- Shopping Bag ( 0 items )
Posted August 4, 2011
Great novel of the Crusader period
The Swords of Faith is a richly detailed book. The level of detail blew me away. It left me with a vivid impression of the Crusader period and of the principal historical figures, Richard the Lionhearted and Saladin, each aided and influenced by the unlikely friendship of the protagonists Pierre of Botron and Rashid.Was this review helpful? Yes NoThank you for your feedback. Report this reviewThank you, this review has been flagged.
The story begins in Outremer, where several kingdoms have been carved out in the Middle East by the first generation of those who "took up the cross" with an intent to reclaim Jerusalem from the Muslims. Pierre is a third generation warrior from Outremer, captured in a decisive battle where Saladin, the Muslim leader defeats the king of Jerusalem. Pierre unwillingly enters the service of Rashid, whose goal is to recapture the prestige his family once held prior to the Crusader kingdoms. In Europe, Prince Richard vies with his father Henry II, his brother John and an erstwhile ally, King Philip of France. Richard wants to rule in his father's stead and earn fame and glory as a Christian warrior, so he sets his sights on the Holy Land and an eventual confrontation with Saladin.
Pierre has founded an unlikely friendship with Rashid and a new life with a Christian slave, Atiya, but there are secrets in Rashid's past that threaten to undo the basis of their relationships. Richard's determination matches Saladin's own and both fear they will not the final arbiters of a conflict that has existed for generations.
Politically savvy readers will be painfully aware of the parallels to recent clashes between militant Islam and the West, while those who love adventure and the medieval period are in for a feast of generous historical details. Without giving the ending away, it left me a little conflicted, much as it seemingly did for each of the central characters.
Posted July 29, 2010
An outstanding epic novel about the 3rd Crusades
In the 12th century, under the leadership of Richard the Lionheart, knights marched into the Holy Land to reconquer it and wrench it from the grip of Saladin, its Kurdish Muslim Sultan. It was known as the Third Crusade, and although it was considered a failure, it was the catalyst which fired the need for a Fourth Crusade years later.Was this review helpful? Yes NoThank you for your feedback. Report this reviewThank you, this review has been flagged.
Two larger than life men are at the heart of this sweeping epic. One is Saladin, the charismatic and chivalrous Saladin who staunchly conducts himself with honour even though his followers did not always obey his orders. He is driven to defeat and oust the foreign Christians forever from his lands. His rival is Richard the Lionheart, the pious and gallant English prince and king, who aims to re-conquer Jerusalem, the city the Christians lost to Saladin years before. Both men believe themselves called by God to lead their armies to victory against each other.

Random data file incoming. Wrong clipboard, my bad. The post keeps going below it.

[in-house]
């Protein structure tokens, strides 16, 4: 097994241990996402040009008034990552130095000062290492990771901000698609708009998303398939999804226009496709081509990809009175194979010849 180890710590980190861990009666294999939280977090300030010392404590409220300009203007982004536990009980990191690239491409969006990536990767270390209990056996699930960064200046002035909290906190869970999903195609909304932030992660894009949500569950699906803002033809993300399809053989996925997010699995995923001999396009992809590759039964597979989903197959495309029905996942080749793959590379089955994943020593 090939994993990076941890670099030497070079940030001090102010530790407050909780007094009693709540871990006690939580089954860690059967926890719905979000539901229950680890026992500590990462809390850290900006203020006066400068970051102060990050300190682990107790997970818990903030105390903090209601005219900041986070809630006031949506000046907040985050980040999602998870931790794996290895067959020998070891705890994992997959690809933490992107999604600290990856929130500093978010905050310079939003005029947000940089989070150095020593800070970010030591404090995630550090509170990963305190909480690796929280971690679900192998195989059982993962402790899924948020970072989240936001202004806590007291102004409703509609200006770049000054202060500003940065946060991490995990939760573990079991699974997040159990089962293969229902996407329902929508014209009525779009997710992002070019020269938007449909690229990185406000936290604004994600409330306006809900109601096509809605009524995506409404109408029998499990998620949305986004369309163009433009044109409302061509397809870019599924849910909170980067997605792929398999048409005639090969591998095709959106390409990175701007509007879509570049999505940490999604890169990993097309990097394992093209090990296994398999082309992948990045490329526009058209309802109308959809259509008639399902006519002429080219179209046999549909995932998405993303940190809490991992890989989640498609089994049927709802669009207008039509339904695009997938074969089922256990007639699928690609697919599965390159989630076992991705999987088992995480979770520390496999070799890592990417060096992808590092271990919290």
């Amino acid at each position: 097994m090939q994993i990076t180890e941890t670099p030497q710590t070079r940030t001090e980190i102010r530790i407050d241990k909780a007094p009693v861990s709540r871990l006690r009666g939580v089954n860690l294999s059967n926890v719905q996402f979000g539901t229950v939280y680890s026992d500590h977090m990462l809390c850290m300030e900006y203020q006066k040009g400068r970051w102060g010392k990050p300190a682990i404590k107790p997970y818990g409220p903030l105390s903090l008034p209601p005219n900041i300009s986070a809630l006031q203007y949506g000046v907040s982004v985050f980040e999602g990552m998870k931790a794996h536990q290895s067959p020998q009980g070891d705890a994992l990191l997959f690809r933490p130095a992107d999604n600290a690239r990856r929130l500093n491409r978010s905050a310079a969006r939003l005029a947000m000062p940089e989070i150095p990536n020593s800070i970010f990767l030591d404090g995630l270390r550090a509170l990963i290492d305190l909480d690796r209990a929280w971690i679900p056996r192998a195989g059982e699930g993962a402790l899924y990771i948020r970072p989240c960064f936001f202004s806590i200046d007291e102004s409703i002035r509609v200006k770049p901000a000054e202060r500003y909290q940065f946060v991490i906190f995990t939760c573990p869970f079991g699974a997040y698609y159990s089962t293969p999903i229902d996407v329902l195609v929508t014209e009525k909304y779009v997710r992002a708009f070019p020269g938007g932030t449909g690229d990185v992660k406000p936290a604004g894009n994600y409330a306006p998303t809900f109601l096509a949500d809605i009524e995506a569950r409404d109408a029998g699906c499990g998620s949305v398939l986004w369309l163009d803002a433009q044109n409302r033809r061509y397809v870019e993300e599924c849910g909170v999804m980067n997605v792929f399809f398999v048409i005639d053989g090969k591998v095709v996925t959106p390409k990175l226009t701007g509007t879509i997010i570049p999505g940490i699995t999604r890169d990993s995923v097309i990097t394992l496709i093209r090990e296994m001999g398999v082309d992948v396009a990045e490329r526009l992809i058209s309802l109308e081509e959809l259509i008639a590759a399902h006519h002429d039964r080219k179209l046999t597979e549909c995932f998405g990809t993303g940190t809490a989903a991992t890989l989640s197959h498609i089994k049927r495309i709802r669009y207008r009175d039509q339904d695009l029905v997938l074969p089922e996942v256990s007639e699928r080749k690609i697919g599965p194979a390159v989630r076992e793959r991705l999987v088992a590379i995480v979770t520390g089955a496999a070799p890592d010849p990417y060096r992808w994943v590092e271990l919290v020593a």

Several endearing secondary characters pepper this intriguing story. Pierre of Botron, a captured knight is traded as a slave to Rashid, a wealthy merchant, for the cost of a ruined pair of shoes. Rashid of Yenbo, a man with a dark secret who is driven by greed and power, but who is also a loving son, father-figure, and trustworthy friend.
Meticulously researched, the story recounts, in accurate detail, the history of this momentous event in history, from start to its finish. Author Richard Warren Field penned this incredibly story with such a vibrant simplicity that not only engrosses the reader in the plot, but that endears them to its colourful and intriguing characters.
Field's passion for this period in history is clearly evident on every page. He relays historical facts and details through action and dialogue instead of narrative. In this way, he makes the story literally spring off each page. But the most striking quality of this novel is Field's ability to build three-dimensional, larger-than-life characters. He is able to show the reader all aspects of their personalities, good, bad, and ambivalent, by taking us into their thought innermost thoughts so that we understand what drives each character.
The novel is long, but one that is easy to read and escape into. I could not help but fall into the story, eager to turn the page to learn a character's secret or discover the next plot twist. For anyone who wants to learn about the Crusades, this is the novel to start with, the first of a trilogy. Field is already well into completing the sequel. Look for Swords of Faith later in 2010!